Loudoun School’s Committee on Equity Gets the Conversation Started

The school system’s newly appointed Ad Hoc Committee on Equity held its organizational meeting Thursday night, with members hoping to set a new national standard for ensuring all segments of the school population have access to the opportunities the district offers.

The 25-member panel includes three School Board members, educators, parents and representatives of community groups ranging from the PTA to the NAACP.

During its first meeting, the panel broke into groups to talk about their concerns and goals for the committee’s work. The discussions were intended to help set the foundation of the program. Next week, they will be joined by a facilitator who has been hired to help guide their work.

School Board Vice Chairwoman Brenda Sheridan (Sterling) is leading the group.

“Why was this committee created? It was because it was demanded by the public,” she said, noting the overwhelming outpouring of concerns raised by parent and community leaders during recent School Board meetings.

During the sessions, members discussed the need to increase parental involvement, improve teacher training, recruit more minority educators—and to tackle many uncomfortable and challenging issues involving racism and biases.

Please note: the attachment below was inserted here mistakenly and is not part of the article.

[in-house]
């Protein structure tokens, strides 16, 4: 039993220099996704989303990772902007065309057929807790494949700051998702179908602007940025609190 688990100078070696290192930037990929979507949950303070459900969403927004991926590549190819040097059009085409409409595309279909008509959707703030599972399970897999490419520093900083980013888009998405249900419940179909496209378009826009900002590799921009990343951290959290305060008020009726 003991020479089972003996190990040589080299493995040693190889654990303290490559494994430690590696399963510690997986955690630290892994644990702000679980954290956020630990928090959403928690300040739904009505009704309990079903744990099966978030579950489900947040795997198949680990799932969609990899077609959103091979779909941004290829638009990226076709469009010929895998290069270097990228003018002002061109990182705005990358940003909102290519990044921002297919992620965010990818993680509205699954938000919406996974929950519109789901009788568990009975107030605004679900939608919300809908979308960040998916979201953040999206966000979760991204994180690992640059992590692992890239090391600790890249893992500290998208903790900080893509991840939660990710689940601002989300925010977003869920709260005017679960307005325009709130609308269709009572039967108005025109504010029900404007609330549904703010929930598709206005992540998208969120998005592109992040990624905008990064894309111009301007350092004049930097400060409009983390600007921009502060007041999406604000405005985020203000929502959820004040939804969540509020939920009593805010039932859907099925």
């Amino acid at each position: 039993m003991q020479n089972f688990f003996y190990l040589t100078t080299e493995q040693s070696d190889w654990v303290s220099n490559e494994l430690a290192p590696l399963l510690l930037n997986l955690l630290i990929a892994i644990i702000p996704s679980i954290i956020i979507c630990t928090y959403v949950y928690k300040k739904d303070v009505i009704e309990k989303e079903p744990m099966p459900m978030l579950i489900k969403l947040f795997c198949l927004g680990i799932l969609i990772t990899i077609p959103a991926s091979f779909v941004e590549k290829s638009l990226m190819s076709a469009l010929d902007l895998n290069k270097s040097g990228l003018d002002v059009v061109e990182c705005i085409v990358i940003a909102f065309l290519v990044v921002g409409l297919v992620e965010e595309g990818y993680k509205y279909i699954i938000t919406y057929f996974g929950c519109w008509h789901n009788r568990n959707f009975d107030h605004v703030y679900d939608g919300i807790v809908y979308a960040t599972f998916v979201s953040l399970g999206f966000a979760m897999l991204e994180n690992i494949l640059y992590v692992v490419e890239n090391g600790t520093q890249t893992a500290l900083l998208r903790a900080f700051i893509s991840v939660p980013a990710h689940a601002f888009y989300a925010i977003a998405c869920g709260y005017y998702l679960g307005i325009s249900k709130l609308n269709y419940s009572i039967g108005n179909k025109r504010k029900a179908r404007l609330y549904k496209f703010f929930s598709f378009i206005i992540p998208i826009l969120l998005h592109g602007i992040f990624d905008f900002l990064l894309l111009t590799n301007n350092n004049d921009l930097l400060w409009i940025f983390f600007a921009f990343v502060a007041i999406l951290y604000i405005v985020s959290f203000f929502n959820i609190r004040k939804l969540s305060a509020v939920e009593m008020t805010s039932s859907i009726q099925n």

Future meetings will be facilitated by Jamie Almanzan, of the Equity Collaborative in Oakland, CA. In a video introduction to the panel, Almanzan said he had taught at every level of public school and got into teaching to be an example for minority students. “I wanted to be the Mexican teacher I never had,” he said.

Another consultant group is conducting an equity audit throughout the school system, with plans for 24 on-site school visits and a series of focus groups and interviews, with the goal of providing the committee its findings by June.

The committee plans weekly meetings on Thursdays at the School Board Administration Building in Broadlands. The next meeting is April 11, starting at 5:30 p.m.

4 thoughts on “Loudoun School’s Committee on Equity Gets the Conversation Started

  • 2019-04-05 at 6:56 pm
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    If the goal is to “ensure all segments of the school population have access to the opportunities the district offers” let me make a few suggestions to consider at your next meeting:

    1 Stop allowing experienced teachers to transfer west each year thereby insuring every school has similar experience. It can’t be fair to your goal to have eastern Loudoun having substantially lower experience levels. The last study i saw as a school board member had literally decades of difference between eastern versus central Loudoun schools.

    2 Demand some core courses be offered at Monroe Tech so students can take advantage of this program to a greater extent and supply high schools with the technology to expand these offerings to all high schools.

    3 Allow all high schools to offer the first two years of the AOS program as it already is a numbered course. in this way far more students can benefit from this excellent inquiry based course including diverse students who this far have been apparently excluded.

    4 Stop expelling students who are not violent/dangerous. Stop the practice of “setting an example” discipline which seems to profile diverse students unfairly and disproportionately. Douglas School was designed for such behavioral challenges.